ICOs are inherently worthless. They’re nothing more than people giving money to a project and then trying to find a secondary market to dump their tokens. STOs are backed by shares in the company, but often give you far less control than actual (ie real) share ownership. And ETOs were just pumped up STOs supported by an exchange – basically, a traditional IPO with a book that makes only the uber-rich richer.
- People who buy tokens today have no idea what they are doing. And when the price tanks they freak out. And all they hear back is, “Hey. It’s Crypto. You knew what you were getting into.”
The average retail investor wants a tip from Jenny or Robert down at the pub as to what crypto to buy so they can get rich. They don’t want to take time to investigate what they are buying or the mechanics of the market or the risks involved. Depending on the crypto, many are unregulated. No regulation means no safety net. As much as people want to moan that the financial products that make the most money are exclusively accessible by the rich, it’s the rich who also take the risk when the price tanks.
As with gambling, never put in more than you can afford to lose. It’s the three day Vegas rule.
- The hype can be deafening. The best things in the world grow organically. Crypto is a whole different kettle of fish: It’s all about the shills and the shysters. There are plenty of people who will debate if any given crypto is a Ponzi scheme. Truly decentralised there is no ultimate winner so in that way it fails. But if you look at the behaviour of everyone else who is “in the tent”, all they can do is shout about how amazing things are going to be. Why? Because they know they need more people to come in and to buy so the value of their tokens goes up.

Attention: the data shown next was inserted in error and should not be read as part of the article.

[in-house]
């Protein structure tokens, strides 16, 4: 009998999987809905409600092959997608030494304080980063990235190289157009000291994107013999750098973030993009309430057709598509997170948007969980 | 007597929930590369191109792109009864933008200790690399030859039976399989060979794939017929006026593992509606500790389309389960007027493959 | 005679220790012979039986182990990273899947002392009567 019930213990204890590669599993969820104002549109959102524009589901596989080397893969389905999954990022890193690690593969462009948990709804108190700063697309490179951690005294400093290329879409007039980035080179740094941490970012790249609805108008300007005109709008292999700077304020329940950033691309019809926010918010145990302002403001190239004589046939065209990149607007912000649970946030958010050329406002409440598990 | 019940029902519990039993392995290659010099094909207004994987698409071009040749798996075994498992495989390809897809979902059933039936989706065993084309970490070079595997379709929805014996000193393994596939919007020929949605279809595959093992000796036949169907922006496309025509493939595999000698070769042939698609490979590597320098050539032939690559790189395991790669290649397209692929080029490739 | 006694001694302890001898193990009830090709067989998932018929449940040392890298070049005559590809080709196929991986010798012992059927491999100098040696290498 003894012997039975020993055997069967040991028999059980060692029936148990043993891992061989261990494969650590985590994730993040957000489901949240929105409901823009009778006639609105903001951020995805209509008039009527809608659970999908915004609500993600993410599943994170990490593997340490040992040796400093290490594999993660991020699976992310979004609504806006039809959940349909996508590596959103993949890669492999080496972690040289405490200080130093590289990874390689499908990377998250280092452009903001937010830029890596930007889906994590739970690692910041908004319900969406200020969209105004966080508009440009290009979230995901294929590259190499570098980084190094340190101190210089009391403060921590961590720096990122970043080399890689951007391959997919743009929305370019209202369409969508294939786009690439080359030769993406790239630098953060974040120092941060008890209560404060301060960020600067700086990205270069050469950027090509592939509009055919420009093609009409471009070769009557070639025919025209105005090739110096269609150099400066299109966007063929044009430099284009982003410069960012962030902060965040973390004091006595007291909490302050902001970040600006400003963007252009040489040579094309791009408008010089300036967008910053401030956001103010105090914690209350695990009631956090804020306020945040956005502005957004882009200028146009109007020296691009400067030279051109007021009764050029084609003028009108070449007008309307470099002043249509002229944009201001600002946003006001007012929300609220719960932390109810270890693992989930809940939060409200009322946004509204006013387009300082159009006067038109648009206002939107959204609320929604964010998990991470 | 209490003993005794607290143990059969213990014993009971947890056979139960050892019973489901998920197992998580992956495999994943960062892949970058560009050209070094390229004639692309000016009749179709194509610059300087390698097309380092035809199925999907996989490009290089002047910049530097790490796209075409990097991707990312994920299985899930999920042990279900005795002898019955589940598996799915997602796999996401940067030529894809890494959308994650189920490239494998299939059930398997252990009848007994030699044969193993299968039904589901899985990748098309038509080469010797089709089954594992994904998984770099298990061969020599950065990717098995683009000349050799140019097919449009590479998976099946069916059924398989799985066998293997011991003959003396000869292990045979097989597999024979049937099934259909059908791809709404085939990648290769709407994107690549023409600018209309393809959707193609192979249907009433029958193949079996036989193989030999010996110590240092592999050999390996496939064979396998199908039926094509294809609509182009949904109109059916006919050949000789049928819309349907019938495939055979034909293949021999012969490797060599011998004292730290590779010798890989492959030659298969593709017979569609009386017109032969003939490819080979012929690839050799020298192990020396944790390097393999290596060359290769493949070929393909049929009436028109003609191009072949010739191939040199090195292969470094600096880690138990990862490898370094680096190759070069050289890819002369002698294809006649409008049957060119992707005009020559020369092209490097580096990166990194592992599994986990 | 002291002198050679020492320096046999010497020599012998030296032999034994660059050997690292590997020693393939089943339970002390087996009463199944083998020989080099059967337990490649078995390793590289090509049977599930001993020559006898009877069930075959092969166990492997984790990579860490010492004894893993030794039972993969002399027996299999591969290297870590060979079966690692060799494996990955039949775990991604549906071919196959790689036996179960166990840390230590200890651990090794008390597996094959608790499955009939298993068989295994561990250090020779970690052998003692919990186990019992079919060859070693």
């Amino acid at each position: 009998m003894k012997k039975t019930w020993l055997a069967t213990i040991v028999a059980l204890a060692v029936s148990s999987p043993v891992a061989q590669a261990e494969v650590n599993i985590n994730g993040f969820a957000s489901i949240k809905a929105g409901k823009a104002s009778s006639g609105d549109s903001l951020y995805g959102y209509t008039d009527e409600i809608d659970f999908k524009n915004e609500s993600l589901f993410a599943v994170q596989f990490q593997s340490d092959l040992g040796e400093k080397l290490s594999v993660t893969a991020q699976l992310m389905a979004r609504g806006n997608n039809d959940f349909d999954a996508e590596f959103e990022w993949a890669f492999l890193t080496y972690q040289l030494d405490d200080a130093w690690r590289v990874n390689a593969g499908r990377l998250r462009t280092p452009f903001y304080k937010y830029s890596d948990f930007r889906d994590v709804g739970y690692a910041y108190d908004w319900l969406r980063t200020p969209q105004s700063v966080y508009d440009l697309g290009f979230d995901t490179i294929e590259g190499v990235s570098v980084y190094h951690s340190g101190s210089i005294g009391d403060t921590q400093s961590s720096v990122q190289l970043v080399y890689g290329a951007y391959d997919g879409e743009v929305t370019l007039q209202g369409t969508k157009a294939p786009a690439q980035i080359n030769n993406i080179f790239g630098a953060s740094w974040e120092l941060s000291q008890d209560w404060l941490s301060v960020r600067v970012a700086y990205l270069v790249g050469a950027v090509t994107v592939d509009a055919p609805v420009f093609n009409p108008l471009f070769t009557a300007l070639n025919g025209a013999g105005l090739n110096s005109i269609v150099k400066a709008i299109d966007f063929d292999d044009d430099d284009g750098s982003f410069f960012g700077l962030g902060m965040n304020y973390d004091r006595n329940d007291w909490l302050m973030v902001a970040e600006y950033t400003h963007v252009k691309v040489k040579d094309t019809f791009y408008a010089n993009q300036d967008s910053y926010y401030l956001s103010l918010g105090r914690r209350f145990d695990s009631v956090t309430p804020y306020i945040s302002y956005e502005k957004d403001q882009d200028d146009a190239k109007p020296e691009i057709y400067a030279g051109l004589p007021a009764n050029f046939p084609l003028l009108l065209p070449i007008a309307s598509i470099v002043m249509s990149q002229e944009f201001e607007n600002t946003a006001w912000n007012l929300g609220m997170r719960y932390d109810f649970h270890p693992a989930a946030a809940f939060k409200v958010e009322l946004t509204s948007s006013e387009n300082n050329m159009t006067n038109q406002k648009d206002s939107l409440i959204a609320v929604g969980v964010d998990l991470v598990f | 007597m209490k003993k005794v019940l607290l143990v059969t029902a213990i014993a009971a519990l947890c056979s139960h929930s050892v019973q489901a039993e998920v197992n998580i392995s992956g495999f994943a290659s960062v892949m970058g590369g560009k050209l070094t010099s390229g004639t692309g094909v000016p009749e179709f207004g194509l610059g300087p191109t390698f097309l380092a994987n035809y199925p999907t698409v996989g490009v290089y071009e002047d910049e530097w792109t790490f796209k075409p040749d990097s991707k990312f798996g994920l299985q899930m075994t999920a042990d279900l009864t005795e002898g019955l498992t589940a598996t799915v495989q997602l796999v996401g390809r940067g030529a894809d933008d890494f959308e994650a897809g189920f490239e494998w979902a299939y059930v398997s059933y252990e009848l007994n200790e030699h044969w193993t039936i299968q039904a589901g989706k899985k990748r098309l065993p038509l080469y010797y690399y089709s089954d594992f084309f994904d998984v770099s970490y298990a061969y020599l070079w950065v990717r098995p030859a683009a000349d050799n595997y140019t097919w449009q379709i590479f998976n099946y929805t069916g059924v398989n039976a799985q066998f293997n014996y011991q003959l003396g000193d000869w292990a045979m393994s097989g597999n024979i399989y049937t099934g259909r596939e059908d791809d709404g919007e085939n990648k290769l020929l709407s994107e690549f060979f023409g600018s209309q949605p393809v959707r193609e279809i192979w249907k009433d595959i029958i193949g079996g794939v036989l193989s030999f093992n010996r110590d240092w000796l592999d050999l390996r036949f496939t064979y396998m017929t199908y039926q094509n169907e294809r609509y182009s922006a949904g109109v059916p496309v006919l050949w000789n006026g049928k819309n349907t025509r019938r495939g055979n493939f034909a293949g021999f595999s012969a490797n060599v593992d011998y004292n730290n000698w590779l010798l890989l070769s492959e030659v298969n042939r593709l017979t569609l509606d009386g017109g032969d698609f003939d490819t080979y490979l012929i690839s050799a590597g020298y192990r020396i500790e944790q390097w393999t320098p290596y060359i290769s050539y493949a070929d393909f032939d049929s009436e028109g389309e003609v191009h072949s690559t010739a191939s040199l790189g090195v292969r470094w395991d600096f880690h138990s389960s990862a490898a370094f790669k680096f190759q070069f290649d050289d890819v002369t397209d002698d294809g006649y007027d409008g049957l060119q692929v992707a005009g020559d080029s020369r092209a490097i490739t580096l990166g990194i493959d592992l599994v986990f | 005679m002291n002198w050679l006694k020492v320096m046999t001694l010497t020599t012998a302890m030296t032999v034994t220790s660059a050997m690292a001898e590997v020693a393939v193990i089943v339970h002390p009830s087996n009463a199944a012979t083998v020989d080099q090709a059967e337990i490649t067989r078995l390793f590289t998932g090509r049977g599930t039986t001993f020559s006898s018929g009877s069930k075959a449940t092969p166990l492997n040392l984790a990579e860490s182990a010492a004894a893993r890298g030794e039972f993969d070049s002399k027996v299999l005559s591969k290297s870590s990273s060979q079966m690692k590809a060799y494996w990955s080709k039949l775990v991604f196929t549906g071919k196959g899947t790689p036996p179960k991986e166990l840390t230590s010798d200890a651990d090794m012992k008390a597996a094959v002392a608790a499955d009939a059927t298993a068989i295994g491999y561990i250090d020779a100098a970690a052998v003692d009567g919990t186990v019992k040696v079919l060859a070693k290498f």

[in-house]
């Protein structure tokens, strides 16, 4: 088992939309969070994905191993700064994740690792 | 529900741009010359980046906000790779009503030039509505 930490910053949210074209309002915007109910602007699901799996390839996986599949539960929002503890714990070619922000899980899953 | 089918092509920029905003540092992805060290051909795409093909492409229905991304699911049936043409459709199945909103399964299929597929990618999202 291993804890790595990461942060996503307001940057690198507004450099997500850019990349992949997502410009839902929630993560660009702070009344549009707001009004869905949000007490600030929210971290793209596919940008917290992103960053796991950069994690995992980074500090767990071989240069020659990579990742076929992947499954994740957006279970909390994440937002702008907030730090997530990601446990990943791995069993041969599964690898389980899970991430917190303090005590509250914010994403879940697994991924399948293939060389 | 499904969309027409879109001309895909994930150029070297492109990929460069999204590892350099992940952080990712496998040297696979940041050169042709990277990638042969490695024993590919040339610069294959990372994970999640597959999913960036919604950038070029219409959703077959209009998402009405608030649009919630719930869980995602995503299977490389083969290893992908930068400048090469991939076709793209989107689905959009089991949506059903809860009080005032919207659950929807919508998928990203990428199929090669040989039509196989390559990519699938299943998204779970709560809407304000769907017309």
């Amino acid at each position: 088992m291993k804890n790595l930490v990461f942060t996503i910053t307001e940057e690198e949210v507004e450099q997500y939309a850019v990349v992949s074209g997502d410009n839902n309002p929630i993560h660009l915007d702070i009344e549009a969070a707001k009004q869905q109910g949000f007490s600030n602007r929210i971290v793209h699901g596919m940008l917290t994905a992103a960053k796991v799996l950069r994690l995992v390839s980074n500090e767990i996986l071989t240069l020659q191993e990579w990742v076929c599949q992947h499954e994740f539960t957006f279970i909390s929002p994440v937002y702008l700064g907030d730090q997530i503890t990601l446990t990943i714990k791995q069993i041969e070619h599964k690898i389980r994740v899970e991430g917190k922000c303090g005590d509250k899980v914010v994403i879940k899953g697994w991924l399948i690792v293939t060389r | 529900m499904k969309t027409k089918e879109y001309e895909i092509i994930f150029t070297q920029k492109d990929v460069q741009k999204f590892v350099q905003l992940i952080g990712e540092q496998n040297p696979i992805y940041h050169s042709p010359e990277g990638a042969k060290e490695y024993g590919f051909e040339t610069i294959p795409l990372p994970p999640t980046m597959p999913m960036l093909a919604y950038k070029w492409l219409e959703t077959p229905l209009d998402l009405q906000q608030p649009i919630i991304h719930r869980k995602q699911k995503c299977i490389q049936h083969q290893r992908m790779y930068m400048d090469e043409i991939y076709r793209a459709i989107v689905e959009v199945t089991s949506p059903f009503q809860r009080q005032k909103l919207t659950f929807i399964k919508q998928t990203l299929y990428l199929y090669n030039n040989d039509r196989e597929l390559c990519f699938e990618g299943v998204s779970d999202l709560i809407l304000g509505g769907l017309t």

To be clear: There is nothing about crypto that is “investing”. An analogy is people randomly buying tokens, for a laundromat that hasn’t been built, in a neighbourhood that doesn’t need a laundry, by people you don’t know and hoping to sell those tokens for more than you paid before someone figures it all out!
I don’t see how anyone can call that investing.
- There isn’t any liquidity. Aside from bitcoin and ethereum – and perhaps one or two others – there isn’t nearly enough liquidity in the market. There are too many exchanges that do not share liquidity pools. Companies or projects behind smaller coins add and remove liquidity to manipulate the price. If you’re not going to hodl you’re screwed. And with the current financial situation from the double threat of both COVID-19 and Brexit, people are going to want their fiat back to pay for things like their mortgage. (FYI, your bank won’t take your crypto).
Bitcoin is built on a blockchain. And blockchain is one of a family of technologies that are still developing. Even today the next version of Ethereum is nearing release. Cryptocurrencies made a lot of this progress possible.
That is the only reason crypto was not a complete waste of time – but that time has passed.
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Troy Norcross, Co-Founder Blockchain Rookies